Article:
Yesterday evening, our bank invited us to a presentation by one of their insurance consultants — and that caused me to run into something I have never experienced before in more than a decade of presenting and teaching people how to present! What I encountered was a thin smile — the presenter had this thin smile plastered on his face right from the start to the end of his presentation — and that lasted for a good hour and half. Fortunately, I had my iPad with me — so I used it to good advantage to pencil all my thoughts immediately!
Before we get to these thoughts, what exactly is a thin smile? Fortunately I found a picture on Office.com that shows exactly what I encountered!
We all do realize that the opposite of a smiling speaker is a grumpy one — and that’s not a great alternative. Yet, how many of you can tolerate a speaker who has a thin smile all through his presentation. So what is the balance between smiling too much, and being just happy? Here are some thoughts to share — you can use these as guidelines to help you not cause a death-by-smiling experience.
- Don’t smile too much. The audience may think that you are laughing at them.
- Also if you smile too much, the audience may think you are covering up your lack of confidence.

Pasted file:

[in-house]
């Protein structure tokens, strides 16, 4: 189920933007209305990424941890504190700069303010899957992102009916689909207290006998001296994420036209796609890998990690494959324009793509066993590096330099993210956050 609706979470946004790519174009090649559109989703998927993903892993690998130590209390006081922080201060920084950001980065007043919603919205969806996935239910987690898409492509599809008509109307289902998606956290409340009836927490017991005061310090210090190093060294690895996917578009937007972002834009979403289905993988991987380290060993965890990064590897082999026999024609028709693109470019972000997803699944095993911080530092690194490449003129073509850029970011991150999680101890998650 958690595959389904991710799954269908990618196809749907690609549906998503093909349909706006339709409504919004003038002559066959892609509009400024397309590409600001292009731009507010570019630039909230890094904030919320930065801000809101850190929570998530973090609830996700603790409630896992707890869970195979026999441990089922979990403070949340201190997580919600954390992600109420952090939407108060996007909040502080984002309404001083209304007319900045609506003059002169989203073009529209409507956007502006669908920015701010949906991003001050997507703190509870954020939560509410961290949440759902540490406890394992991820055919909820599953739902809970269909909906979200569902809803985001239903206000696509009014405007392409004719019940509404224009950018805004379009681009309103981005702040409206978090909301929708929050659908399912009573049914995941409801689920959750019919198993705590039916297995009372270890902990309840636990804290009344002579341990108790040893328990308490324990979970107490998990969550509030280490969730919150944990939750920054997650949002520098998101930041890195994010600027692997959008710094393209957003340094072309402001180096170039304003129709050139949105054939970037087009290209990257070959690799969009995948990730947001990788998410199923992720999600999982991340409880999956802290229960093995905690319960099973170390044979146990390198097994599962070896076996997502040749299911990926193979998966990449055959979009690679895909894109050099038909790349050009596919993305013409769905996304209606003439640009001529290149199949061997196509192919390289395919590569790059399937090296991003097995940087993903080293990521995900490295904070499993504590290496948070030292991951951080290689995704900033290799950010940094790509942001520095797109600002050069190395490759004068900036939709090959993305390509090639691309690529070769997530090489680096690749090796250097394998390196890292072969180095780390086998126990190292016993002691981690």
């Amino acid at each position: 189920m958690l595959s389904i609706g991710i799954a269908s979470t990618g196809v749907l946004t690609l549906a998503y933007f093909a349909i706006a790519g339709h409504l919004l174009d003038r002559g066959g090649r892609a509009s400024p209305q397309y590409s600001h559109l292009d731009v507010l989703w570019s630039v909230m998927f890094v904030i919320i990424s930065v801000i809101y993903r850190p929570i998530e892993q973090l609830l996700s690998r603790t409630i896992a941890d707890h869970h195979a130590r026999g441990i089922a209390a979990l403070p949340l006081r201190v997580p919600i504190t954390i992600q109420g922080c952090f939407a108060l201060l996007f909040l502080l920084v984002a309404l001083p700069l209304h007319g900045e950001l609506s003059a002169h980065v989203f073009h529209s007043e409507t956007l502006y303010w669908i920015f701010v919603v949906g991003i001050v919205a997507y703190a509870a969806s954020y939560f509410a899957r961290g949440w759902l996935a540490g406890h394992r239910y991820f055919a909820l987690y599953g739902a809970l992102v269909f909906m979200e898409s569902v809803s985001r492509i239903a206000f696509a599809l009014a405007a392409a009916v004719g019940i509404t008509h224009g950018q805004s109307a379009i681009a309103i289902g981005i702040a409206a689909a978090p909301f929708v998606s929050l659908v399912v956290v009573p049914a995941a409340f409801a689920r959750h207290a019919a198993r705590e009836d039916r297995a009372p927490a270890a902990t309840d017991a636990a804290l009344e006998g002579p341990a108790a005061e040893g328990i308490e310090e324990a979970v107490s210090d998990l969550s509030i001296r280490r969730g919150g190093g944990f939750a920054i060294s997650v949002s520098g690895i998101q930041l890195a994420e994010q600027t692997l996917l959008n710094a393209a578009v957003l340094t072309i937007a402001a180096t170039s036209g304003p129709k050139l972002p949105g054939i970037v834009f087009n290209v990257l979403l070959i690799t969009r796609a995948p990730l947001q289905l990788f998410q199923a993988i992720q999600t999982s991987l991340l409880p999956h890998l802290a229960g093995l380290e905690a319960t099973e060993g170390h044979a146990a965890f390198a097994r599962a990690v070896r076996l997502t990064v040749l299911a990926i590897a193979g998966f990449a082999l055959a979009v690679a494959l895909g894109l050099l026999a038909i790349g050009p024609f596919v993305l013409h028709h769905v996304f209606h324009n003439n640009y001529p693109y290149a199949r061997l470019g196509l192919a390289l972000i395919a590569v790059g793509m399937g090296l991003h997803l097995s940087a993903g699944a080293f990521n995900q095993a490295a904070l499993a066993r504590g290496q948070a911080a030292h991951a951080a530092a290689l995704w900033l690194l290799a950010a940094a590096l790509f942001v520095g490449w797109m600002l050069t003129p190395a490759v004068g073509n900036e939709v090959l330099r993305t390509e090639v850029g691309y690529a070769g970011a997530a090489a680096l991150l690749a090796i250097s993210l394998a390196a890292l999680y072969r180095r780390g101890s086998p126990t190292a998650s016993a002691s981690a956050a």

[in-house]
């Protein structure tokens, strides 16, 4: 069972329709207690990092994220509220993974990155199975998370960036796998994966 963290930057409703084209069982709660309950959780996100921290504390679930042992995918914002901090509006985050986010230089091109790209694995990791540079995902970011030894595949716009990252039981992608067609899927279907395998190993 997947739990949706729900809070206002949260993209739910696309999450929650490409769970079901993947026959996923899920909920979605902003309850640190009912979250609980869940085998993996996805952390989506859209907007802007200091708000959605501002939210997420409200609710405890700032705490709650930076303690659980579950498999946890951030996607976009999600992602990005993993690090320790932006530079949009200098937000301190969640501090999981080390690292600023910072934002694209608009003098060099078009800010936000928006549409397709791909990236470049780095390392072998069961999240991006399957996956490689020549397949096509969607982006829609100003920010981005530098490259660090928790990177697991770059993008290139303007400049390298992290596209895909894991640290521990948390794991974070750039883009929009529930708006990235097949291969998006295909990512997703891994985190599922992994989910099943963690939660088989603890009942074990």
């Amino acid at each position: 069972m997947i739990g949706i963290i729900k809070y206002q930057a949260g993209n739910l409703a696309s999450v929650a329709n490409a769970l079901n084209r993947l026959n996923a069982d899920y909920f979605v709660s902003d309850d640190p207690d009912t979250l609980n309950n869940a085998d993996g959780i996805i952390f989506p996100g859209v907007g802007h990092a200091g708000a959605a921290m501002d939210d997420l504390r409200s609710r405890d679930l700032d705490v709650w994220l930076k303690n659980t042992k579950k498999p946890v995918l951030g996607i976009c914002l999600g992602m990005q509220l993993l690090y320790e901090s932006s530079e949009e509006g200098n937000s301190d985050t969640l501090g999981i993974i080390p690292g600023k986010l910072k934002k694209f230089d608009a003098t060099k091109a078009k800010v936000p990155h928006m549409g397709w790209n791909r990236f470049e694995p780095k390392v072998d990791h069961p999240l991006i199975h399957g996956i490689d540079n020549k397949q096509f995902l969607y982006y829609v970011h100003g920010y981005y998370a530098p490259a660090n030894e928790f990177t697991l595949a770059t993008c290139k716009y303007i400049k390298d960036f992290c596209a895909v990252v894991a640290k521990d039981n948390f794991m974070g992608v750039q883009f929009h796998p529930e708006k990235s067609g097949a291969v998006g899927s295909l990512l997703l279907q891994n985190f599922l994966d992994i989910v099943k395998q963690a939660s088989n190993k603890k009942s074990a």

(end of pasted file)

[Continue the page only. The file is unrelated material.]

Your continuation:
- Smiling also has quite a bit to relate to the topic of your presentation. If you are discussing something funny, it might work — but if you are doing a session on bankruptcy or some other negative topic — then the smile may be a huge liability. Our presenter was talking about insurance, and most of that related to benefits after the death of an insured person — the thin smile was totally out of place.
- Smiling distracts the audience from your speech. At this point of time, you have lost the attention of the listeners.
- If you smile too much, your audience will avoid eye contact with you. That may be detrimental to the reason and objective of your presentation.
- Presenters who smile too much may come across as insincere, insensitive, unconcerned, and untrustworthy.
Now by extolling the virtues of not smiling, I do not mean that you should not smile at all. You should certainly smile when appropriate, especially when you are directly speaking with a single member of the audience. And a “thin smile” is something entirely different from a regular smile — the former seems plastic and uninvolved while the latter also results beyond smiling lips to smiling eyes. And a smile that stops after a few seconds is always good. Soon thereafter, you can get back to talking in your most business-like, neutral tone so that you can continue to hold the attention of your audience.